Health Care: Start With School Phys. Ed.

While exercise is universally accepted by the medical community as the best way to remain in good shape, political debates regarding national health care, and related insurance problems, always seem to avoid the topic. Since there is no disagreement exercise makes both the body and the mind function better, lawmakers should enact a National School Exercise & Health Act requiring all students K-12 to have some Phys. Ed. every day.

Americans have gained too many pounds and have now tipped the scales far in excess of what standard weight charts recommend. Our collective weight gain has created a huge culture of diabetics. Extra poundage raises total cholesterol, fats in the blood, and increases the risk of blood vessel disease and heart attack.

Americans gained weight, because they burn too few calories. They no longer exercise. Children walk much less, and are now chauffeured everywhere in cars. They sit at desks, not only at school, but at home, working on laptops. In their free time, they move to couches, to watch excessive amounts of TV. The culture has become lazy, and it needs a National School Exercise & Health Act.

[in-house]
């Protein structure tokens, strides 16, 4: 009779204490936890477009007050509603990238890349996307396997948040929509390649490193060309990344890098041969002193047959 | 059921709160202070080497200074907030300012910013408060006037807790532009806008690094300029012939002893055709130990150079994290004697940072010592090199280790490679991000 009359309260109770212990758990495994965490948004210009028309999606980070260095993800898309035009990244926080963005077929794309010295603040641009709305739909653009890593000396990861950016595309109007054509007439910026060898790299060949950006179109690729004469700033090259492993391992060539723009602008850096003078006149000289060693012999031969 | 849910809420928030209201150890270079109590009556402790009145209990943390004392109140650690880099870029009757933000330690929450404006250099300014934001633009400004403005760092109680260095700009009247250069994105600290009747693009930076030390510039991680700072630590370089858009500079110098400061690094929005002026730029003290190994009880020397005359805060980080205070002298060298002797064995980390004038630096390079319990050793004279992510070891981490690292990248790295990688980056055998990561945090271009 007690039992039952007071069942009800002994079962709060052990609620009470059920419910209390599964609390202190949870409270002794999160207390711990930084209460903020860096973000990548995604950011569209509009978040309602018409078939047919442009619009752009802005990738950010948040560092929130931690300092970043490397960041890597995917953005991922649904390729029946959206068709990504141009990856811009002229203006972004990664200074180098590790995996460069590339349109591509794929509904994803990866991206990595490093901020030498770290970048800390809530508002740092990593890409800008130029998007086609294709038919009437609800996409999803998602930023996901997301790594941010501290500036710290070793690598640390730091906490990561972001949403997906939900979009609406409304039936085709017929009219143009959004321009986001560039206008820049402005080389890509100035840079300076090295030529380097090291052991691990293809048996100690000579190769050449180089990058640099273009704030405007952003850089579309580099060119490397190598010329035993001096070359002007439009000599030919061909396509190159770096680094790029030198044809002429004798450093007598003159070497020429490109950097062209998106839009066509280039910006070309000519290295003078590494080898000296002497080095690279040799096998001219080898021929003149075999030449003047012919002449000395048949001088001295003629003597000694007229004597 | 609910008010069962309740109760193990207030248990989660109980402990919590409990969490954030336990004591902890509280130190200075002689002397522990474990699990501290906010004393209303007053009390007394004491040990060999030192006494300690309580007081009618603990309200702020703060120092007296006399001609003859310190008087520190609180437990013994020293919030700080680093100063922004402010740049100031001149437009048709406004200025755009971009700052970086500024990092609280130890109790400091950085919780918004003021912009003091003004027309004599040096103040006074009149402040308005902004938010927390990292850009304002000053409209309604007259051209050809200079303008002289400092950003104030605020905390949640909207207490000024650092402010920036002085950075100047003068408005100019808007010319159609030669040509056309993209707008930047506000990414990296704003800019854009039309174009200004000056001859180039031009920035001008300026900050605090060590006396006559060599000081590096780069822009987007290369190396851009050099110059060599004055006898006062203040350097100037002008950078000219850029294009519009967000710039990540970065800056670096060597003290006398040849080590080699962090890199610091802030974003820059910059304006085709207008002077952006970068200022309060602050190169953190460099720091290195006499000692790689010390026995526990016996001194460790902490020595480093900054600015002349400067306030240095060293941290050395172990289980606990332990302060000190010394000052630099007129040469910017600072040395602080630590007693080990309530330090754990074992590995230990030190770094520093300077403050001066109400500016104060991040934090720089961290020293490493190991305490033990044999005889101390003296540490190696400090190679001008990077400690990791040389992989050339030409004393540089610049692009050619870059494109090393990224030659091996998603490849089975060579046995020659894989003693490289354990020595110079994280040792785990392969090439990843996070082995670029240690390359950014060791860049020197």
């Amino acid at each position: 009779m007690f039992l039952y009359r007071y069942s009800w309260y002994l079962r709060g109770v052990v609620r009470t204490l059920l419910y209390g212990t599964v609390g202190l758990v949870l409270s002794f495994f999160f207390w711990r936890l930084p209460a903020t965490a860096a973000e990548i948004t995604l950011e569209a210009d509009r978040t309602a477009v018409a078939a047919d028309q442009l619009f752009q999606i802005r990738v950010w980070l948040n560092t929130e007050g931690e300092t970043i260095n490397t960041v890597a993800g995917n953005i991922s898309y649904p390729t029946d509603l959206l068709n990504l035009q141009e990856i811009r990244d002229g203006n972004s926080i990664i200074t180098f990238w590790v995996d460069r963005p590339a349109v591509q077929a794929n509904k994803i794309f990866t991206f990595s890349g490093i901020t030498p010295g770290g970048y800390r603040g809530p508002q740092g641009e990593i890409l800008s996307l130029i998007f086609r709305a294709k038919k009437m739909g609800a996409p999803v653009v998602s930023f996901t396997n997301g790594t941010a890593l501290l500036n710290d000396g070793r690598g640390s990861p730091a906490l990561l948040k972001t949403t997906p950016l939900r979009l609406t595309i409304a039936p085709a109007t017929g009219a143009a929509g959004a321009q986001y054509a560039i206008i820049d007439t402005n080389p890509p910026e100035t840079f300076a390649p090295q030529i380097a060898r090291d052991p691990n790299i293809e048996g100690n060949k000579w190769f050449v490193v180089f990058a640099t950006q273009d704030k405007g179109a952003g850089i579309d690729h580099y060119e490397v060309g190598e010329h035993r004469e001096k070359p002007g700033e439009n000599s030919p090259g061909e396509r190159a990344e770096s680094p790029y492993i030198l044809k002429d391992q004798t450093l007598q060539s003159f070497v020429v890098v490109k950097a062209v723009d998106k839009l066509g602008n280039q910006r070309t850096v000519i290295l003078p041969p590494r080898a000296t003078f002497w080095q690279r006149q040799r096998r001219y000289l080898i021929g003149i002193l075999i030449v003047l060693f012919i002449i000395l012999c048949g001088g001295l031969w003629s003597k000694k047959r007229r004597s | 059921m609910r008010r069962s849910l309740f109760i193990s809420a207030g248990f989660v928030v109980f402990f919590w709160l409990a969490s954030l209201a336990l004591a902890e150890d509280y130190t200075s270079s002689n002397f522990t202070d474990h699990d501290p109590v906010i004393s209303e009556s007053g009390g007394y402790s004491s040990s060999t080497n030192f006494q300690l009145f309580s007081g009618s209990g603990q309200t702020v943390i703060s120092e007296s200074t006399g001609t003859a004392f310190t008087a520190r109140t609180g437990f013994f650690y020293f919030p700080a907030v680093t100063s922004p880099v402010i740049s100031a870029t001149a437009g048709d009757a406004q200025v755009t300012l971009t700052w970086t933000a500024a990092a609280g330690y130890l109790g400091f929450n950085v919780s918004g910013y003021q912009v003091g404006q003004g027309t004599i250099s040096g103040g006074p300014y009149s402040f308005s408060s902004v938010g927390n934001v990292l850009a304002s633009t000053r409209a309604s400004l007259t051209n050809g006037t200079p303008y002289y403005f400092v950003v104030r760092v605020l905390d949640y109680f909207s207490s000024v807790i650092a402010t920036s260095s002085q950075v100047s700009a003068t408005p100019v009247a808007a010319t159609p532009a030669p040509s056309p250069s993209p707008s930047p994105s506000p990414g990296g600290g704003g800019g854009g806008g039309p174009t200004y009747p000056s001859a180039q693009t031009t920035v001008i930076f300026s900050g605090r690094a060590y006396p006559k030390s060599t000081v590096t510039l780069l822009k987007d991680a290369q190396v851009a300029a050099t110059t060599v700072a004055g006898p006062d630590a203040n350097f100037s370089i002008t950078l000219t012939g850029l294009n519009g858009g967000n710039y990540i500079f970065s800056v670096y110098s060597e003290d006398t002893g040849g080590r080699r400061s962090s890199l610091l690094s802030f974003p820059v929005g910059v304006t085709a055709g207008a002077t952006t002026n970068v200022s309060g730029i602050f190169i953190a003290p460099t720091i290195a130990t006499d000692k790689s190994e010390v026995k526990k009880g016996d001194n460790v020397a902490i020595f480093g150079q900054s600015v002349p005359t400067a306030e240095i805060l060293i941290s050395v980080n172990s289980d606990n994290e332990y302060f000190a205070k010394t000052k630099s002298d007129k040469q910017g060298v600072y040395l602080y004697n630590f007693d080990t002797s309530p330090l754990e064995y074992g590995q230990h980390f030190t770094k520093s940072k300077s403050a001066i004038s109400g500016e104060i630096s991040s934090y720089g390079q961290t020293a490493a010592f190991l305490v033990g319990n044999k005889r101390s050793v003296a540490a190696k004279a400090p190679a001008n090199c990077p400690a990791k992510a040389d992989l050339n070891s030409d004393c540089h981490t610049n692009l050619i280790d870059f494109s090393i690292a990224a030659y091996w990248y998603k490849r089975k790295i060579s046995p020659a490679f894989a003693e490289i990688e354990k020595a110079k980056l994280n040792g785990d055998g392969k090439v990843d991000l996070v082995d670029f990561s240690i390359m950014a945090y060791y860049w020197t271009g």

Exercise improves blood circulation, breathing, digestion, and metabolism. It causes sweating and makes the body lose weight. It reduces fats, lowers triglycerides, and brings down blood sugar levels. It reduces bad cholesterol, while raising good cholesterol.

There are many simple inexpensive types of exercise Americans could engage to regain their health. Walking is perhaps the best example. Students should be required to walk at least 10 minutes a day. The more ambitious could engage in hiking or jogging. Simple stretching, twisting, and bending, could be done by students right at their desks, to clear their minds during 5-minute breaks. Biking is also a great idea. The people of the Netherlands never give up their bikes, and they have remained relatively healthy. Indoor courts could be used for basketball or volleyball.

If schools are not already requiring students to exercise, they need to be ordered to do so. We as a society need to get all Americans on the same page in this regard. Requiring children to exercise daily is an issue that should gain bipartisan support, since the cost of implementing it is low, and yet the rewards are very high.

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